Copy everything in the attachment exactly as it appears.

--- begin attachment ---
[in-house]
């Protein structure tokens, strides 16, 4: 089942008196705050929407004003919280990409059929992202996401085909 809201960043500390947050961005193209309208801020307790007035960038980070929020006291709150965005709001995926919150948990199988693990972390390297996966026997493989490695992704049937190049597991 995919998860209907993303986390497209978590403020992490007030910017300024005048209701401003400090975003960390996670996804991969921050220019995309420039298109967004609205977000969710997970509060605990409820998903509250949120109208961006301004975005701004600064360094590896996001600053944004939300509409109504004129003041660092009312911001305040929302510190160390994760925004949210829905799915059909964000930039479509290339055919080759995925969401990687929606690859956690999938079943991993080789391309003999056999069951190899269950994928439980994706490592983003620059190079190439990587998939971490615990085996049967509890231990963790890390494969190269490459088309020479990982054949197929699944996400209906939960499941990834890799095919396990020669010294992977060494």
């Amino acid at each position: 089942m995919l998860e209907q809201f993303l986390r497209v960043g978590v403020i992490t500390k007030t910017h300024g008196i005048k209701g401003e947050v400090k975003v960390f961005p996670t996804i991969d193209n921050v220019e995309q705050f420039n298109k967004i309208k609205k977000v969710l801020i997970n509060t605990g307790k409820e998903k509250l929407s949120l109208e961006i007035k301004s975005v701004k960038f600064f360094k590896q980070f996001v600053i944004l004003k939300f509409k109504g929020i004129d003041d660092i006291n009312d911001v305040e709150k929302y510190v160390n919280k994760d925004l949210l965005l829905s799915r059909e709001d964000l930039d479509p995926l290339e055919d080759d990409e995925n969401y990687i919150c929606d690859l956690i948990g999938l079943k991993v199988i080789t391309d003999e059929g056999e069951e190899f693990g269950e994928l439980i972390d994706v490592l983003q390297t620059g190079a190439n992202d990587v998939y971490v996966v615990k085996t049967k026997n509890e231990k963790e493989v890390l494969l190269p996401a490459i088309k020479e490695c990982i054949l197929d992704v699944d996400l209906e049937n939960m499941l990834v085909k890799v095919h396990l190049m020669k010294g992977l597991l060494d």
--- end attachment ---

[in-house]
């Protein structure tokens, strides 16, 4: 089942008196705050929407004003919280990409059929992202996401085909 809201960043500390947050961005193209309208801020307790007035960038980070929020006291709150965005709001995926919150948990199988693990972390390297996966026997493989490695992704049937190049597991 995919998860209907993303986390497209978590403020992490007030910017300024005048209701401003400090975003960390996670996804991969921050220019995309420039298109967004609205977000969710997970509060605990409820998903509250949120109208961006301004975005701004600064360094590896996001600053944004939300509409109504004129003041660092009312911001305040929302510190160390994760925004949210829905799915059909964000930039479509290339055919080759995925969401990687929606690859956690999938079943991993080789391309003999056999069951190899269950994928439980994706490592983003620059190079190439990587998939971490615990085996049967509890231990963790890390494969190269490459088309020479990982054949197929699944996400209906939960499941990834890799095919396990020669010294992977060494």
């Amino acid at each position: 089942m995919l998860e209907q809201f993303l986390r497209v960043g978590v403020i992490t500390k007030t910017h300024g008196i005048k209701g401003e947050v400090k975003v960390f961005p996670t996804i991969d193209n921050v220019e995309q705050f420039n298109k967004i309208k609205k977000v969710l801020i997970n509060t605990g307790k409820e998903k509250l929407s949120l109208e961006i007035k301004s975005v701004k960038f600064f360094k590896q980070f996001v600053i944004l004003k939300f509409k109504g929020i004129d003041d660092i006291n009312d911001v305040e709150k929302y510190v160390n919280k994760d925004l949210l965005l829905s799915r059909e709001d964000l930039d479509p995926l290339e055919d080759d990409e995925n969401y990687i919150c929606d690859l956690i948990g999938l079943k991993v199988i080789t391309d003999e059929g056999e069951e190899f693990g269950e994928l439980i972390d994706v490592l983003q390297t620059g190079a190439n992202d990587v998939y971490v996966v615990k085996t049967k026997n509890e231990k963790e493989v890390l494969l190269p996401a490459i088309k020479e490695c990982i054949l197929d992704v699944d996400l209906e049937n939960m499941l990834v085909k890799v095919h396990l190049m020669k010294g992977l597991l060494d």